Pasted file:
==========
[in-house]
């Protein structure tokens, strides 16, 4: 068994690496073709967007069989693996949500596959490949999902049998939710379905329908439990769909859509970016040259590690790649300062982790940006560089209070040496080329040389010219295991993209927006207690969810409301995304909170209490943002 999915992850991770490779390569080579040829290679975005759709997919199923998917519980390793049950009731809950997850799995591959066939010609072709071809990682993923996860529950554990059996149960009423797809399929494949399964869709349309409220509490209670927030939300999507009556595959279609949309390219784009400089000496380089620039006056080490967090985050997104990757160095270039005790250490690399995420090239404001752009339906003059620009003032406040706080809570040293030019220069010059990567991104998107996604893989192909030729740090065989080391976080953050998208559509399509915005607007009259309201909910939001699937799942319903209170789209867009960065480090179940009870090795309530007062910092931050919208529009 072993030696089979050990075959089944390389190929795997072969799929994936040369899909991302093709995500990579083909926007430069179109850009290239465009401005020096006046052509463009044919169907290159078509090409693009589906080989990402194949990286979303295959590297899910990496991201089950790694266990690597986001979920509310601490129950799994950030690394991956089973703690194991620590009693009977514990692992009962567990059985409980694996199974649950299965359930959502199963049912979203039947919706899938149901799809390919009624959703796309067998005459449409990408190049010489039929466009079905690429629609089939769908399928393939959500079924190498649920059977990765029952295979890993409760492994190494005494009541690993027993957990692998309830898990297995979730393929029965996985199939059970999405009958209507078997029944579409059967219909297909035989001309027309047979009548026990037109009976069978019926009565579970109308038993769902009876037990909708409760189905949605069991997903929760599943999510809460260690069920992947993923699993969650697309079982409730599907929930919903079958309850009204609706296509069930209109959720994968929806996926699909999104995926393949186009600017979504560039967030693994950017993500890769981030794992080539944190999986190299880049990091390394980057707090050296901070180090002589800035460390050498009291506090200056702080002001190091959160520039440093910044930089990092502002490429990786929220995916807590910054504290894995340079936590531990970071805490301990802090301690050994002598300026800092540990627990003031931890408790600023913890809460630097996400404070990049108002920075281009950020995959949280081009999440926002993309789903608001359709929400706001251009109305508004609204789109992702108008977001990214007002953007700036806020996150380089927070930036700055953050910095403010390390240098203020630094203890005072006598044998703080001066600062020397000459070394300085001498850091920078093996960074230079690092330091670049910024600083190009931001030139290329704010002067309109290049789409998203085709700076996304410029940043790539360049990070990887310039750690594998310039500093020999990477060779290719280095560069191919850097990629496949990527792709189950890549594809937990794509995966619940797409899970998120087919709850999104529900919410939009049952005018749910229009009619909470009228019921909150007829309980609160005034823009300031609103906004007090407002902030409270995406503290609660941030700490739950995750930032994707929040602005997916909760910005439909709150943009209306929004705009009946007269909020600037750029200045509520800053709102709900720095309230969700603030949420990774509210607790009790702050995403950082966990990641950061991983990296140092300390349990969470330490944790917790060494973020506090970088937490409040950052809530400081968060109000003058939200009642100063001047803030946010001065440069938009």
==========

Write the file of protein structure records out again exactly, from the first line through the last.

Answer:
[in-house]
């Protein structure tokens, strides 16, 4: 068994690496073709967007069989693996949500596959490949999902049998939710379905329908439990769909859509970016040259590690790649300062982790940006560089209070040496080329040389010219295991993209927006207690969810409301995304909170209490943002 999915992850991770490779390569080579040829290679975005759709997919199923998917519980390793049950009731809950997850799995591959066939010609072709071809990682993923996860529950554990059996149960009423797809399929494949399964869709349309409220509490209670927030939300999507009556595959279609949309390219784009400089000496380089620039006056080490967090985050997104990757160095270039005790250490690399995420090239404001752009339906003059620009003032406040706080809570040293030019220069010059990567991104998107996604893989192909030729740090065989080391976080953050998208559509399509915005607007009259309201909910939001699937799942319903209170789209867009960065480090179940009870090795309530007062910092931050919208529009 072993030696089979050990075959089944390389190929795997072969799929994936040369899909991302093709995500990579083909926007430069179109850009290239465009401005020096006046052509463009044919169907290159078509090409693009589906080989990402194949990286979303295959590297899910990496991201089950790694266990690597986001979920509310601490129950799994950030690394991956089973703690194991620590009693009977514990692992009962567990059985409980694996199974649950299965359930959502199963049912979203039947919706899938149901799809390919009624959703796309067998005459449409990408190049010489039929466009079905690429629609089939769908399928393939959500079924190498649920059977990765029952295979890993409760492994190494005494009541690993027993957990692998309830898990297995979730393929029965996985199939059970999405009958209507078997029944579409059967219909297909035989001309027309047979009548026990037109009976069978019926009565579970109308038993769902009876037990909708409760189905949605069991997903929760599943999510809460260690069920992947993923699993969650697309079982409730599907929930919903079958309850009204609706296509069930209109959720994968929806996926699909999104995926393949186009600017979504560039967030693994950017993500890769981030794992080539944190999986190299880049990091390394980057707090050296901070180090002589800035460390050498009291506090200056702080002001190091959160520039440093910044930089990092502002490429990786929220995916807590910054504290894995340079936590531990970071805490301990802090301690050994002598300026800092540990627990003031931890408790600023913890809460630097996400404070990049108002920075281009950020995959949280081009999440926002993309789903608001359709929400706001251009109305508004609204789109992702108008977001990214007002953007700036806020996150380089927070930036700055953050910095403010390390240098203020630094203890005072006598044998703080001066600062020397000459070394300085001498850091920078093996960074230079690092330091670049910024600083190009931001030139290329704010002067309109290049789409998203085709700076996304410029940043790539360049990070990887310039750690594998310039500093020999990477060779290719280095560069191919850097990629496949990527792709189950890549594809937990794509995966619940797409899970998120087919709850999104529900919410939009049952005018749910229009009619909470009228019921909150007829309980609160005034823009300031609103906004007090407002902030409270995406503290609660941030700490739950995750930032994707929040602005997916909760910005439909709150943009209306929004705009009946007269909020600037750029200045509520800053709102709900720095309230969700603030949420990774509210607790009790702050995403950082966990990641950061991983990296140092300390349990969470330490944790917790060494973020506090970088937490409040950052809530400081968060109000003058939200009642100063001047803030946010001065440069938009």